It doesn’t matter what Colorado state law says about Reserve Study update requirements: Special assessments are disruptive, divisive, and predictable years in advance everywhere. Put time on your side by updating your Reserve Study annually, significantly lowering your exposure to special assessments.


Common Mistake #3- Saving Money by Deferring Maintenance

There are some boards out there that intentionally or unintentionally avoid reserving for a project since the board is interested in keeping costs down. This strategy is like not paying taxes on April 15th to save money for your vacation. It does not matter whether the board decides to reserve for a project or not, the project will be due and will most likely be costly. 

Here is a quick example of what I mean; Imagine that your building’s roof needs to be replaced in 15 years and will cost about $250,000 to replace. Did you know that you can actually replace this roof for $232,000? This is possible thanks to compounding interest. If the board decided to put money away every year, even with nominal 1% interest, the ownership will save $18,000 by proactive stewardship. 

 What about current owners?  What if an owner is planning to move before that 15-year roof is due? Well, adequate reserves equates to better home values. We found that home values were 12.6% higher in associations with a strong (over 70% Funded) Reserve Fund than homes in associations with a weak (under 30% Funded) Reserve Fund. Assuming an average sale price of a condominium is about $400,000, this means that units in associations with a strong Reserve Fund can sell for $50,000 more than units in associations with a weak Reserve Fund. It pays to adequately fund the Reserve Fund. 


Common Mistake #4 - A Reserve Study is for the Future

A Reserve Study is not a rainy-day fund, a slush fund, or a ‘nice to have’ fund. Reserves are for current and ongoing deterioration. A roof does not just fail overnight, but rather month by month the roof becomes older and deterioration starts to show. We try to explain to clients that the roof (or any other common area asset) has a monthly bill that needs to be paid. However, unlike your monthly water bill, no one will shut off your roof if you neglect to pay the monthly roof deterioration bill. That is why a Reserve Study is important; it clearly describes to owners what the monthly deterioration ‘bill’ is.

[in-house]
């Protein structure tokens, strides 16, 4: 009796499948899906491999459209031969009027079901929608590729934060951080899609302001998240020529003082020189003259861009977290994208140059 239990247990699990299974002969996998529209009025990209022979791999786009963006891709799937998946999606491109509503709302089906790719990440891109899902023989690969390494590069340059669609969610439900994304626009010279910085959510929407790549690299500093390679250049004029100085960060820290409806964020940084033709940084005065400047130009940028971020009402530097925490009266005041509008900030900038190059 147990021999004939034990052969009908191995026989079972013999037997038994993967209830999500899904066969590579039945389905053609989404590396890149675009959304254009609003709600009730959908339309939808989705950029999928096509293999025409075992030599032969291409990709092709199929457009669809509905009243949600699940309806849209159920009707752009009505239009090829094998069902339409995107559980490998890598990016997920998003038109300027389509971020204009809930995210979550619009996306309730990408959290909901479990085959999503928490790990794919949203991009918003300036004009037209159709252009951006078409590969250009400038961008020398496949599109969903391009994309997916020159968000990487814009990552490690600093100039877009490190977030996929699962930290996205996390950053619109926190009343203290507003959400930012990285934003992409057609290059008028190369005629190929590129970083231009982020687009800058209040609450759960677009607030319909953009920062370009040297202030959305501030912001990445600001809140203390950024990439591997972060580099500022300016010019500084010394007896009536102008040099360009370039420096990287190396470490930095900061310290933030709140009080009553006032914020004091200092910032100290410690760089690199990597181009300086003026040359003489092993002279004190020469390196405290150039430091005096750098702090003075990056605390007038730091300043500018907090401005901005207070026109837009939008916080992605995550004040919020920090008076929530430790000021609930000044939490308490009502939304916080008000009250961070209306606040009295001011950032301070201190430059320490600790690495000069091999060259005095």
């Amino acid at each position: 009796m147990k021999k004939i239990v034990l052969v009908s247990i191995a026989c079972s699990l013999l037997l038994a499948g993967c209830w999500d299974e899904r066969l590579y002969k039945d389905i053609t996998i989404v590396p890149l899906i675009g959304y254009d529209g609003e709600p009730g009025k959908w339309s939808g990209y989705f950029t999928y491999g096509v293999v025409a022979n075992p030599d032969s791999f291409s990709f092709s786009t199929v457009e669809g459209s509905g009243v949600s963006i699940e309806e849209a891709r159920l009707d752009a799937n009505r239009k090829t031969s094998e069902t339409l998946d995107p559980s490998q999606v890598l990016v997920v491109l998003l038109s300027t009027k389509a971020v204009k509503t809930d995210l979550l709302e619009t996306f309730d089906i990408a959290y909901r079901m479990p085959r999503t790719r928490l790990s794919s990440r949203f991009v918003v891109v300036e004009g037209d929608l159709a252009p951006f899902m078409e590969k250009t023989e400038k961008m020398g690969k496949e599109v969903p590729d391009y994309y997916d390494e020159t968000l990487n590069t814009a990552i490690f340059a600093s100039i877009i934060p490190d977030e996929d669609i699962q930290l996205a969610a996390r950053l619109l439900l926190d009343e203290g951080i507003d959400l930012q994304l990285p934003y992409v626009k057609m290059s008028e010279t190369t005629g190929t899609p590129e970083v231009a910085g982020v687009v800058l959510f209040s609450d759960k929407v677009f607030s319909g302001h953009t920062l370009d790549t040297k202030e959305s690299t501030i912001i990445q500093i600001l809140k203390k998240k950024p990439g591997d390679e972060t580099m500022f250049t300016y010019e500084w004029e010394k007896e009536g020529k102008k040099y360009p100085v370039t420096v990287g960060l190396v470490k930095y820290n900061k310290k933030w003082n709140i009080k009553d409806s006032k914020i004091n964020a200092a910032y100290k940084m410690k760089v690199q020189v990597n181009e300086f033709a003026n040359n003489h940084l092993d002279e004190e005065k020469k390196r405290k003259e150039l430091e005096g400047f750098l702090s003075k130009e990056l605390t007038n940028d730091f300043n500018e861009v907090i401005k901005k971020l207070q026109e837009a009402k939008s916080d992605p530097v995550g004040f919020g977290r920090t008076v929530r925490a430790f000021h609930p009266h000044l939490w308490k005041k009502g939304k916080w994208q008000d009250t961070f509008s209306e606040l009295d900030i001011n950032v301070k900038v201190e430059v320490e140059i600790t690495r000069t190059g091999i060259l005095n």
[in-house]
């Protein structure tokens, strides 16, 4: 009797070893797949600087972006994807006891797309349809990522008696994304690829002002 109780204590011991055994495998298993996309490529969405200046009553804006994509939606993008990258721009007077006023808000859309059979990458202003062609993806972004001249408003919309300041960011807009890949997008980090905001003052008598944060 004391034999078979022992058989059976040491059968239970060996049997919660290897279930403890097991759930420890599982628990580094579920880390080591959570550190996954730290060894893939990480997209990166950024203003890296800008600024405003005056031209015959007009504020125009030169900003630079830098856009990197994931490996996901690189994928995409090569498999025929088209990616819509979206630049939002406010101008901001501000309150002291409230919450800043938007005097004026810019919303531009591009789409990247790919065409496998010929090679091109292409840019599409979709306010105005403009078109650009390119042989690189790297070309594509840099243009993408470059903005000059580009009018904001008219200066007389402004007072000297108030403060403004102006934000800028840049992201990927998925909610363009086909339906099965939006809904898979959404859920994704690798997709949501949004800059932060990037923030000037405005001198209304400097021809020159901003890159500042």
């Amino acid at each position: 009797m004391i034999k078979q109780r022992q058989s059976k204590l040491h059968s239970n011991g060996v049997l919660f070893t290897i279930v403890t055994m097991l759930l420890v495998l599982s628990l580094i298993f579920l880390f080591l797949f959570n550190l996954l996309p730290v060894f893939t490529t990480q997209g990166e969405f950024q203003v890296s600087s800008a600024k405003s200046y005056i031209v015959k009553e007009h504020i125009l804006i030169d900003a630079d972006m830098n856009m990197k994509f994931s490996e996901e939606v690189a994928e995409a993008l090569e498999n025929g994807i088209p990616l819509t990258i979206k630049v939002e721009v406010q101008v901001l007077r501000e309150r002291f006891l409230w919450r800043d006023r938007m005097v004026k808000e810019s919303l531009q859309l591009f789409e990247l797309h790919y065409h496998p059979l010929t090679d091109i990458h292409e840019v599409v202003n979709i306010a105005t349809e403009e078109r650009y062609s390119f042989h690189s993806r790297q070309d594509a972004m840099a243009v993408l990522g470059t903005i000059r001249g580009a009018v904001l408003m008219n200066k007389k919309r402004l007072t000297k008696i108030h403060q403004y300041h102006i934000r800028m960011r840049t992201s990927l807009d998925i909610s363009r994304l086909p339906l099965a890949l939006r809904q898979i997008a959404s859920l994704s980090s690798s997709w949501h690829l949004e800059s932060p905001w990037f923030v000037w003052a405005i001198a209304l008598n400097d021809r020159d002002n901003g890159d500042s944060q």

If you hear people at your property start to say –“Reserves are for the future”, or “A Reserve Study will show us how much money we’ll need in twenty years” – quickly correct them. Once a conversation starts drifting towards the future, human nature tends to assume that ‘someone else’ will take care of it; whereas if we frame the problem of underfunding reserves as a material issue, boards will have to take responsibility for their actions. 

I hope that this article has highlighted the benefits of having a credentialed Reserve professional update and complete a Reserve Study for your property so that your board will budget appropriately for the ongoing and inevitable deterioration occurring at your property. 

Bryan is the president of Association Reserves – Rocky Mountains. Bryan has completed over 2,000 Reserve Studies and earned the Community Associations Institute (CAI) designation of Reserve Specialist (RS #260). His experience includes all types of condominium and homeowners’ associations throughout the United States, ranging from international high-rises to historical monuments.